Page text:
100 Hickory Grade Road,
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Located at the corner of Route 50 and Hickory Grade Road. The Star City South Fayette 14 opened in May 25, 2000 amid grand plans for a new movie house venture for KLM Theater Partners and local theatre exhibitor Jeffrey Lewine, who had owned the Cinema World chain before selling it to Carmike Cinemas, of Columbus, Ga., in 1994.
Star City, which opened at a cost of $10.5 million and was on the site of the former Mulach Steel plant, offered moviegoers the latest in amenities. It was designed by Solomon Architecture/Design Group and this was a prototype that would be used in seven locations other Star City theatres, including two in West Virginia. It turned out to be the only one that was built.
Star City auditoriums could hold 300 plus patrons and were equipped with digital sound, stadium seating, high-back red rocker chairs with cup holders and retractable armrests, and mammoth screens, the largest of which is 50 feet across. Its most visible asset was a colossal neon sign which was visible from Route 50 and Interstate 79.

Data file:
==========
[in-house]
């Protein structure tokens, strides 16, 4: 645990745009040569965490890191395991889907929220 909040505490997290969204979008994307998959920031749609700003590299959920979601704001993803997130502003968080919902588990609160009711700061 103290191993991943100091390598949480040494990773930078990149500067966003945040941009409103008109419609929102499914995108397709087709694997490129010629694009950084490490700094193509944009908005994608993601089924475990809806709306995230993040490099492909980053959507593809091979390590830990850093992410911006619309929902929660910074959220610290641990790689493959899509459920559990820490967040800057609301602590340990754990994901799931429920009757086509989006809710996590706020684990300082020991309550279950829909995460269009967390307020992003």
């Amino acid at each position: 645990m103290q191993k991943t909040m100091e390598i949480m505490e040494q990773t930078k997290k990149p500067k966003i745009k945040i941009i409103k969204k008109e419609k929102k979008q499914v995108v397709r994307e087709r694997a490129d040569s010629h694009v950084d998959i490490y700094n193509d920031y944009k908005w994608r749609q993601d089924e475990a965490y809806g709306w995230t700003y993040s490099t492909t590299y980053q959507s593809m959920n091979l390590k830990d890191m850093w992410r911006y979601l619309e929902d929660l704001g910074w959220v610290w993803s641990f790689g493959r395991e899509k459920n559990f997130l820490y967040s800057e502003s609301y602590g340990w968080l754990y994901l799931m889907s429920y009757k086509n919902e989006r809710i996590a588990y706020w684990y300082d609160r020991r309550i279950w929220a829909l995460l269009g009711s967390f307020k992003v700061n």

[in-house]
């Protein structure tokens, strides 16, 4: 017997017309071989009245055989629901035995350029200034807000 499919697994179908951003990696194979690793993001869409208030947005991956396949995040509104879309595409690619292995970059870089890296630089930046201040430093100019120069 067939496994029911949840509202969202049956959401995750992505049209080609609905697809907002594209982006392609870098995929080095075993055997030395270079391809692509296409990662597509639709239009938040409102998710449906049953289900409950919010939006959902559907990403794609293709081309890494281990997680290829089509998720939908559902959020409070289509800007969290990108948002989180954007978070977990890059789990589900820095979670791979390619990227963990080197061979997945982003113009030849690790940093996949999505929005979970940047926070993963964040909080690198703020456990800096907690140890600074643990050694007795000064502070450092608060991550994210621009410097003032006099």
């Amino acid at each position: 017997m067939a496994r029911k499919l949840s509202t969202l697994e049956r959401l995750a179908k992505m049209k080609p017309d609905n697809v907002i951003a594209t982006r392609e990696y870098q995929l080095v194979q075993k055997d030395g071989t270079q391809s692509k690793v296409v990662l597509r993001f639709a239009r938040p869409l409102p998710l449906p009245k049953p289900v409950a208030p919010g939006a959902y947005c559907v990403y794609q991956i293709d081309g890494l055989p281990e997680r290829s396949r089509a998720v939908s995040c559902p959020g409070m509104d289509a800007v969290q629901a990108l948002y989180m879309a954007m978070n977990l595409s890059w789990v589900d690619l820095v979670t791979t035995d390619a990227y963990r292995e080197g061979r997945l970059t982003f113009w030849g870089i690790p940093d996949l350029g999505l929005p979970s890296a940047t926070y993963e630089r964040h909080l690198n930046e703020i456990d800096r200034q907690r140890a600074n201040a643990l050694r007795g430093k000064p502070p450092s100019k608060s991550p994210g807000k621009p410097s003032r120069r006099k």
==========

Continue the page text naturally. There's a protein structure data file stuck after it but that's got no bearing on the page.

The project was hailed by township officials as an excellent new start to development in the burgeoning suburb, and added a long dormant piece of property to the tax rolls.
Though posh, Star City did not hold up well against the 20-screen Destinta Theater, which screened more popular first-run movies and offered luxury box-style seating, complete prepared dinners, cocktails and wait staff.
Lewine purchased the Waterworks Cinemas on Route 28 near Fox Chapel in October 2003 and left Star City completely to manage the new South Side Works cinemas, which opened in September.
The Star City Cinemas closed on February 22, 2005, citing declining business due to competition from the nearby Destinta 20 Theatres at the Great Southern Shopping Center also in Bridgeville.
The theater was considered for conversion into an office building, RV dealership and shopping center, but was reopened in 2006 as a second-run movie house with tickets as low as $1.50. Screenworks closed the theatre in May 2008. It was demolished in March 2017.
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